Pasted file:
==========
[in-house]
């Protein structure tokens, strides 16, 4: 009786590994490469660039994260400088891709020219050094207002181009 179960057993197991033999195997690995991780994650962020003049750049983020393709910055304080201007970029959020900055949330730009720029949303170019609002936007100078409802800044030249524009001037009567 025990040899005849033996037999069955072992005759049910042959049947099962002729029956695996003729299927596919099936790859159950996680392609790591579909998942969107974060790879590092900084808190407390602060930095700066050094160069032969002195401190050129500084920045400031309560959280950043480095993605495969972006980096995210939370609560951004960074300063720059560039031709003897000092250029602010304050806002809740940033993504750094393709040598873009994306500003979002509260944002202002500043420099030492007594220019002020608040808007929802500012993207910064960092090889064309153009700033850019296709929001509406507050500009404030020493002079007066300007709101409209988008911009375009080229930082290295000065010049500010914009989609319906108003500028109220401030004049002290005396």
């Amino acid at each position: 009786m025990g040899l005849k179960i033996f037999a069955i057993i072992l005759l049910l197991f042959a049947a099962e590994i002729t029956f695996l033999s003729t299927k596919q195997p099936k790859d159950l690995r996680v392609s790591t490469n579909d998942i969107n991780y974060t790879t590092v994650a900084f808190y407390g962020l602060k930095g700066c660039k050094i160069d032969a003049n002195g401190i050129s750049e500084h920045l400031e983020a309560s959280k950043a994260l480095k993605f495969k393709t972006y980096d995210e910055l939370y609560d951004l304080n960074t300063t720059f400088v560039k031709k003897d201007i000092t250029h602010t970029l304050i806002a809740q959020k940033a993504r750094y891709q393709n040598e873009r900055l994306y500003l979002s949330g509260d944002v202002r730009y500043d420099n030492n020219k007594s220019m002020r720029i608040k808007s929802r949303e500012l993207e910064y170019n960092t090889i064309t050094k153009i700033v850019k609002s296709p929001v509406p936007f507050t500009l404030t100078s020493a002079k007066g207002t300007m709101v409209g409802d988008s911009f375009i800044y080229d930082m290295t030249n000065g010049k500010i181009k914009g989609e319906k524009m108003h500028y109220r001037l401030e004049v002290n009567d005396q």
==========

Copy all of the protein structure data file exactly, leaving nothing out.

[in-house]
């Protein structure tokens, strides 16, 4: 009786590994490469660039994260400088891709020219050094207002181009 179960057993197991033999195997690995991780994650962020003049750049983020393709910055304080201007970029959020900055949330730009720029949303170019609002936007100078409802800044030249524009001037009567 025990040899005849033996037999069955072992005759049910042959049947099962002729029956695996003729299927596919099936790859159950996680392609790591579909998942969107974060790879590092900084808190407390602060930095700066050094160069032969002195401190050129500084920045400031309560959280950043480095993605495969972006980096995210939370609560951004960074300063720059560039031709003897000092250029602010304050806002809740940033993504750094393709040598873009994306500003979002509260944002202002500043420099030492007594220019002020608040808007929802500012993207910064960092090889064309153009700033850019296709929001509406507050500009404030020493002079007066300007709101409209988008911009375009080229930082290295000065010049500010914009989609319906108003500028109220401030004049002290005396």
């Amino acid at each position: 009786m025990g040899l005849k179960i033996f037999a069955i057993i072992l005759l049910l197991f042959a049947a099962e590994i002729t029956f695996l033999s003729t299927k596919q195997p099936k790859d159950l690995r996680v392609s790591t490469n579909d998942i969107n991780y974060t790879t590092v994650a900084f808190y407390g962020l602060k930095g700066c660039k050094i160069d032969a003049n002195g401190i050129s750049e500084h920045l400031e983020a309560s959280k950043a994260l480095k993605f495969k393709t972006y980096d995210e910055l939370y609560d951004l304080n960074t300063t720059f400088v560039k031709k003897d201007i000092t250029h602010t970029l304050i806002a809740q959020k940033a993504r750094y891709q393709n040598e873009r900055l994306y500003l979002s949330g509260d944002v202002r730009y500043d420099n030492n020219k007594s220019m002020r720029i608040k808007s929802r949303e500012l993207e910064y170019n960092t090889i064309t050094k153009i700033v850019k609002s296709p929001v509406p936007f507050t500009l404030t100078s020493a002079k007066g207002t300007m709101v409209g409802d988008s911009f375009i800044y080229d930082m290295t030249n000065g010049k500010i181009k914009g989609e319906k524009m108003h500028y109220r001037l401030e004049v002290n009567d005396q």